April 15, 2022
Local Fix: Don’t forget to go back in time
Welcome to the Local Fix. Every other week we look at key questions in journalism sustainability and community engagement through the lens of local news. But first, we always begin with one good idea…
A new guide on community ambassadors
|If you want to build better local news and are thinking about understanding a certain neighborhood better, why not work with some community listening ambassadors? That’s the approach the American Journalism Project considers with people in an area who already have trust and longstanding relationships in different communities within a geographic area. They’ve been key partners to the approach used by AJP and local funders in efforts to build local newsrooms that truly fill community needs in places like Wichita and Ohio. And now, you can do the same by following a step-by-step guide created by Fiona Morgan, AJP director of community listening. The guide has templates for hiring, connecting with, and learning from community ambassadors anywhere. Check it out here.|
Learning from history
It’s become cliché to talk about the moment we’re in as “unprecedented.” And yet, there are many threads from history that can inform and help us understand the challenges we grapple with today. People talk about journalism as the first draft of history, but too often we forget to look back and learn from that history as we navigate the economic, technological and social shifts happening today. For example, what can civil rights activism around local TV help us understand about the organizing happening now to hold social media platforms accountable for spreading hate and misinformation? What are the historical roots of aggregation and how the practice shaped and enabled journalism, not undercut it, in the early days of the republic? How have conspiracy theories and quality journalism grappled for public attention in the past? In the links below we share some (past!) perspectives on these questions in hopes that the past can provide context and depth to shape our current debates today.
- How a 1960s case about race in Mississippi transformed TV news and the Federal Communications Commission — Kay Mills, Nieman Reports
- How newspapers quarantined racist extremism and KKK propaganda in the 1960s — Joan Donovan and danah boyd, The Guardian
- Fighting disinformation with media literacy—in 1939 — Anya Schiffrin, Columbia Journalism Review
- How conspiracy theories helped create the U.S. — Throughline, NPR
- “Fake news” has always existed, but quality journalism has a history of survival — Jackie Harrison, The Conversation
On our radar
- “Crushing resistance”: Yet again, newsrooms aren’t showing up to the industry’s largest diversity survey — Sarah Scire, Nieman Lab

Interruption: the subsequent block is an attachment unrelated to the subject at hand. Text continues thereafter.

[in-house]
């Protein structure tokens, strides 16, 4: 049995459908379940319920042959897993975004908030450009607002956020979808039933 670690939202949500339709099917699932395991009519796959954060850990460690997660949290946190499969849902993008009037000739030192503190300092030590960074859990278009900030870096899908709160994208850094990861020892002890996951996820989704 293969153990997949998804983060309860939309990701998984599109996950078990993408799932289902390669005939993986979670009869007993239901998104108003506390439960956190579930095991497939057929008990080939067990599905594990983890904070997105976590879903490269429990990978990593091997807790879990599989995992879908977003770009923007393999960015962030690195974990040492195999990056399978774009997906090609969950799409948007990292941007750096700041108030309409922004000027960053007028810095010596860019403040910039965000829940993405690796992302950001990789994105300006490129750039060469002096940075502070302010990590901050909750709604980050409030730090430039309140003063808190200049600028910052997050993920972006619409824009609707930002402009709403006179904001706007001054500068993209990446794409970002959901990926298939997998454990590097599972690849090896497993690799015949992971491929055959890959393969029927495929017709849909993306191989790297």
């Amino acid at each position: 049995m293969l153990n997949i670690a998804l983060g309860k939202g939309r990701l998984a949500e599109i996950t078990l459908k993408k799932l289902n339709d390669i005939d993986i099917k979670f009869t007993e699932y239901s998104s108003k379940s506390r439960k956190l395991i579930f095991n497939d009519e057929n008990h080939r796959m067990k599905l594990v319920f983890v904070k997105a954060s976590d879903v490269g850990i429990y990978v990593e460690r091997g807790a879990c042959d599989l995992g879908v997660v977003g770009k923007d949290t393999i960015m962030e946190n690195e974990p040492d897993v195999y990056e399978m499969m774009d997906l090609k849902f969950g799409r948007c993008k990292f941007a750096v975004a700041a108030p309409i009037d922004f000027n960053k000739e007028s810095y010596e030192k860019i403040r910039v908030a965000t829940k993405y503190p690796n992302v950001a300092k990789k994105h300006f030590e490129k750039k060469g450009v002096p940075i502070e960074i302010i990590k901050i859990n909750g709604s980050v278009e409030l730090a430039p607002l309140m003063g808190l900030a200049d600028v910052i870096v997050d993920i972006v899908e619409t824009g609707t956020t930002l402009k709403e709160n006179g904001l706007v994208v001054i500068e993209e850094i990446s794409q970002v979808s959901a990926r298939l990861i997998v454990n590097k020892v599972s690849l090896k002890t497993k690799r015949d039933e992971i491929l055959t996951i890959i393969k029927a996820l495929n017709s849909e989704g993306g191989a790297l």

- A nonprofit campaign converts 14 weekly newspapers in suburban New Jersey – Dan Kennedy, Media Nation
- In a vulnerable media economy, journalists are demanding ownership of their work — Alex Sujong Laughlin, Poynter
- The launch of the Southern New Mexico Journalism Collaborative — New Mexico Local News Fund
- “It’s one of my career goals to get my community, the people who look like me, the people I grew up with in Dallas, engaged” — Q&A with Obed Manuel, Oigo
Jobs and professional development
- Podcast producer and editor, LION Publishers, May to November contract at $800/month; deadline April 29
- Community manager, News Product Alliance, 6-12 month contract at $35/hour; deadline April 30
- Democracy Initiative manager, Solutions Journalism Network, full-time through December 2023, $75,000-$85,000; deadline May 2
- Frances Ellen Watkins Harper Fellowship for alumni or former students of HBCUs, the 19th*, $70,000-$75,000; deadline May 5
- Managing director, strategic partnerships, American Journalism Project, $169,320-$186,252; no deadline specified
Other opportunities and events
- Local That Works webinar with Richland Source, April 19, 2-3pm ET
- Collaborative Journalism Summit from the Center for Cooperative Media, in Chicago and remote, May 19 + 20; scholarship tickets available
- SRCCON call for participation; propose a session or request a stipend for the virtual June conference from OpenNews by April 25.
Have a good weekend,
Christine and Teresa
@heres_christine and @gteresa
The Local Fix is a project of Democracy Fund’s Public Square Program, which supports work that aims to transform journalism so everyone has access to information they need to participate in our democracy.
Disclosure: Some projects mentioned in this newsletter may be funded by Democracy Fund. You can find a full list of the organizations here.
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